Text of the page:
In Case You Missed It, Wendy Davis' Run for Governor Ended in a Meltdown Friday
The lone Texas gubernatorial debate took place in the Rio Grande Valley Friday night. Front-runner Attorney General Greg Abbott, the Republican, just had to get through the debate without making any negative news. The pressure was all on Wendy Davis, Democrat state senator trailing by a lot in the polls, to make something -- anything positive -- happen.
Well, she made something happen. But it wasn't positive.
Davis attacked Abbott over a school finance lawsuit that's in appeal.
Abbott responded that as attorney general, he has an obligation to follow the law and keep the suit going.
Davis then went into unleashed mode, and talked over everyone. Her actions are aptly being called a "meltdown" statewide. The moderator felt compelled to remind her of the debate rules.
You can hear in the clip, Davis calling on Abbott to ignore a state law in the matter and "stand up to the legislature."
That would be the legislature of which Davis is a member, which passed a law concerning when the attorney general may not just settle a case, as Davis wants him to do in this case. That law is S.B. 899, which passed during the 2011 session of the Texas legislature. Davis ought to remember, because she was there. It prohibits the state attorney general from entering into a settlement that costs over $10 million or that "commits the state to a continuing increased expenditure of state funds over subsequent biennia" without the legislature's approval. The school finance case would clearly cost far more than that.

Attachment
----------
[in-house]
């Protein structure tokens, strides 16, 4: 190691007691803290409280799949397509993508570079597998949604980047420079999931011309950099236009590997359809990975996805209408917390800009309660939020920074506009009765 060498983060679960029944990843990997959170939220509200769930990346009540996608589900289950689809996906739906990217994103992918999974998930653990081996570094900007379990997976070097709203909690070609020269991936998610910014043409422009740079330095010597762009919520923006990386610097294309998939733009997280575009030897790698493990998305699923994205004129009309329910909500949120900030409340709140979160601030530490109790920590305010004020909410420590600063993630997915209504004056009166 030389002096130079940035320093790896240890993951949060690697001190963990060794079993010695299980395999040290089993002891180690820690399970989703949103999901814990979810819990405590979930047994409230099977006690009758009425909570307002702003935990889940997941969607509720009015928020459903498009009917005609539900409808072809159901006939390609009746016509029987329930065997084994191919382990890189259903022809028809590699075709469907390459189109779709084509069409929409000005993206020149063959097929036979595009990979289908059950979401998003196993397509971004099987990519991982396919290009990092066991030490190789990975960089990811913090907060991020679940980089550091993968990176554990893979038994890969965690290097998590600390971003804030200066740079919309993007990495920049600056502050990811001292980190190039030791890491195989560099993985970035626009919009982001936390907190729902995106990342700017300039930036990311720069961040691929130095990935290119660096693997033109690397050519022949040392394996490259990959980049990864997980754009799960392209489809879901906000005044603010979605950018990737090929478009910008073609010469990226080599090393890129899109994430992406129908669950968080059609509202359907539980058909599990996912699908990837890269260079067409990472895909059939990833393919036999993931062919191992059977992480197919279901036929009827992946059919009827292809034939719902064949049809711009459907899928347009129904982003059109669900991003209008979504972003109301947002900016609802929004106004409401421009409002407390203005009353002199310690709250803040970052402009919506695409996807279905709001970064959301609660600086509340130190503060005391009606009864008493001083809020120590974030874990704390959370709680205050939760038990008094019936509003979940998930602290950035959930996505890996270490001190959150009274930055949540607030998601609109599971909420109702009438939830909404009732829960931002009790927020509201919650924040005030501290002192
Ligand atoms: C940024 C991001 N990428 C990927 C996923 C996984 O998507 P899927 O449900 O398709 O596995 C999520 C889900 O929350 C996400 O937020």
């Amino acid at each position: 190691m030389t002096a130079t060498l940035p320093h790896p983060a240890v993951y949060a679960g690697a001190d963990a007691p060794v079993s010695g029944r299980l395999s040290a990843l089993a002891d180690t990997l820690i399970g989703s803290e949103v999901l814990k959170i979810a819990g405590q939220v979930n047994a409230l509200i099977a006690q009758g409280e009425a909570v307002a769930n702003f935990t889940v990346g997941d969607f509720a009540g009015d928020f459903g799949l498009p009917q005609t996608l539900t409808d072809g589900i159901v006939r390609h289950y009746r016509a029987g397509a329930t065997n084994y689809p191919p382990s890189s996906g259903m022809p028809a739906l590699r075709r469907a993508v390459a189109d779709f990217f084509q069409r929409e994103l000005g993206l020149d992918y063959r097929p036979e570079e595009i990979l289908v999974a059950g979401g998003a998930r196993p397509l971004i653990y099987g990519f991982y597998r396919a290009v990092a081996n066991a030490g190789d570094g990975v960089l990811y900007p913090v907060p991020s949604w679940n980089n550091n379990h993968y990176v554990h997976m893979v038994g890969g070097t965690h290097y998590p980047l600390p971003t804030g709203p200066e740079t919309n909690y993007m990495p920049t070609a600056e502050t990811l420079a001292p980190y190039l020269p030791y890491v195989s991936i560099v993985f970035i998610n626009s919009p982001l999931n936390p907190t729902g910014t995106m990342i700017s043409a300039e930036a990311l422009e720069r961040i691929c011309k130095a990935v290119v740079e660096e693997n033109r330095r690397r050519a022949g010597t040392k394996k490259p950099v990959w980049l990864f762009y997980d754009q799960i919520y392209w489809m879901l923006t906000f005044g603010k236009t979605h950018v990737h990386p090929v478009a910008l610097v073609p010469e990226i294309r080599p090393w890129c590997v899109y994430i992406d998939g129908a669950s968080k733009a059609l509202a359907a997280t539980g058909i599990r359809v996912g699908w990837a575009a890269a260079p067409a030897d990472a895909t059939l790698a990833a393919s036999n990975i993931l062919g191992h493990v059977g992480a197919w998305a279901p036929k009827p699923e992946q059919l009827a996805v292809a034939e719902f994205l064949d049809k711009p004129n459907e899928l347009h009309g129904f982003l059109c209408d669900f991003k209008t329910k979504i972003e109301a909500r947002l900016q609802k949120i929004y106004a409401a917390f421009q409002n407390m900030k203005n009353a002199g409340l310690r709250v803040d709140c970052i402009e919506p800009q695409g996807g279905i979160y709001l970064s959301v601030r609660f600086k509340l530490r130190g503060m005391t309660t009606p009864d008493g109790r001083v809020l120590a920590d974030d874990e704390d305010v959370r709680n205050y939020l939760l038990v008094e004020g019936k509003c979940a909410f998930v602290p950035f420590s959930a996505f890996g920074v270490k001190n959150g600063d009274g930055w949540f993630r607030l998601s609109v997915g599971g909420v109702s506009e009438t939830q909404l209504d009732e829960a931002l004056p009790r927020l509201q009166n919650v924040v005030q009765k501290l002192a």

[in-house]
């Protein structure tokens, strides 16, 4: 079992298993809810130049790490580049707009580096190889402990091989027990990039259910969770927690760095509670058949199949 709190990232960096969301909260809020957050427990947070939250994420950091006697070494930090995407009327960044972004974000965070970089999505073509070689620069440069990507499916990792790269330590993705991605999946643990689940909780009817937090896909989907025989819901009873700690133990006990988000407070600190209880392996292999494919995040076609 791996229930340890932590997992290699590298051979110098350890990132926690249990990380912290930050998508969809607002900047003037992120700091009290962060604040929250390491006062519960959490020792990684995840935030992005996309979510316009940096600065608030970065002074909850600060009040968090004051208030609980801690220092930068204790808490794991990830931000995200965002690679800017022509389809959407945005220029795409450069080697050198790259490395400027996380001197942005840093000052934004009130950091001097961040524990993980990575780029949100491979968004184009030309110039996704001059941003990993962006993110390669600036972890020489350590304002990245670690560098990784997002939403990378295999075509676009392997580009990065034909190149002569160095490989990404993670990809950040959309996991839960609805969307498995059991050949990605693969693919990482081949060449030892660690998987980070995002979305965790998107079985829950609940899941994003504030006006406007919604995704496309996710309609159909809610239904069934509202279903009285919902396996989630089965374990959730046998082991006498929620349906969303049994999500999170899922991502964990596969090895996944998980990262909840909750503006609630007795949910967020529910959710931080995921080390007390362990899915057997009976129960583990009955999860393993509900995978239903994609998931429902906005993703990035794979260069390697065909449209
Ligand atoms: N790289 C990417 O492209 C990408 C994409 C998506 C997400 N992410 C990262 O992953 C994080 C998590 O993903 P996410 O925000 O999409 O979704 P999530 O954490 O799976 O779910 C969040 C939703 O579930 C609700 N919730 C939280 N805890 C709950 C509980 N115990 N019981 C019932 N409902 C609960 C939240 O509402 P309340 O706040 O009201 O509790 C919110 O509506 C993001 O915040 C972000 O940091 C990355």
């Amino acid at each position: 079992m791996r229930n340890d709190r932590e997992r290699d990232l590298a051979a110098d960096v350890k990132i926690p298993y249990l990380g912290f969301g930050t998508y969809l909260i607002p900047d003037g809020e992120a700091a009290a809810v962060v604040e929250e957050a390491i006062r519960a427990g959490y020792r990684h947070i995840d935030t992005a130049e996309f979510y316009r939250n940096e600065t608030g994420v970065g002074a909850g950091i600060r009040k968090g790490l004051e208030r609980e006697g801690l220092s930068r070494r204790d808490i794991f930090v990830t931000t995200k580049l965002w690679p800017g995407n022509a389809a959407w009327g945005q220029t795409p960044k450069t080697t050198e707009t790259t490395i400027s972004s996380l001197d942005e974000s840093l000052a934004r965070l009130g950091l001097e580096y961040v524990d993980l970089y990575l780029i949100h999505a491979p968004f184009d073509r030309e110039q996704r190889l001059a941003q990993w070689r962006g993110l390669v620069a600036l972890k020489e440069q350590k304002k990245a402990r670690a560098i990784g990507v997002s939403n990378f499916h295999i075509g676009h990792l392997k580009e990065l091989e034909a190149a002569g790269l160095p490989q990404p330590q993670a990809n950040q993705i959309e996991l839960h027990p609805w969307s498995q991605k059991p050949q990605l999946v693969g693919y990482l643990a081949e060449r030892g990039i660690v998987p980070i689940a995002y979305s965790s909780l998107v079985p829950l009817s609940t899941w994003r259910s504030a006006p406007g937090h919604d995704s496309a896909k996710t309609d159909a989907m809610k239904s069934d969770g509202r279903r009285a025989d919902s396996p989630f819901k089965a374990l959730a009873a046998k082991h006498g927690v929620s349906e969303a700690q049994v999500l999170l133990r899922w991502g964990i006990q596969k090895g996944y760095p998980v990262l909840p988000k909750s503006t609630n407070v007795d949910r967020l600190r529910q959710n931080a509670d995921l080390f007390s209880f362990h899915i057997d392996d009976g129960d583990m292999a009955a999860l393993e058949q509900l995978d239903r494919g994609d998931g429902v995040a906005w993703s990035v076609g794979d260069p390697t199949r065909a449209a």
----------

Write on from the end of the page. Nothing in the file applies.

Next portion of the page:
So Attorney General Abbott, following the law, cannot settle the school finance suit unless the legislature authorizes him to do so. That's the law. He reminded Davis of her own record on that law.
Namely, that Wendy Davis voted for that very law.
Wendy Davis was clearly very unhappy to have her own record used against her. So she stepped all over the debate rules and ended up advocating that the elected attorney general break the law just to satisfy her.
Wendy Davis violated the debate rules, which isn't a huge deal, but she did so in pursuit of trying to goad her opponent into breaking a state law -- which she voted for and which as a lawyer, Davis knows that the attorney general cannot do.
That is a huge deal. It's a disqualifying deal.
It's at this point that Texas writers usually deploy a finishing phrase -- that dog won't hunt, Davis is all hat and no cattle, she's a gun with no ammo that still manages to misfire -- that sort of thing. All of those phrases and a whole lot more fit the Davis run for governor. She's all hype and no substance. She's one-dimensional, just a left side who's never right. But those two minutes showed a deep problem with Wendy Davis as a candidate, a lawyer and a person.
Not only did Wendy Davis meltdown at the mere mention of her own record, showing an intemperate side that would wear thin quickly with daily exposure, she signaled that if she were ever entrusted with executive authority of any kind in state government, she would not hesitate to shred state law and the Constitution if she found them to be in the way of pursuing her leftwing agenda. Davis would form a government unto herself and just ignore precedent, current law, and the people's representatives in the legislature.
That's just not how things work. Not now, and hopefully not ever.
Watch the whole embarrassing two minutes on the next page.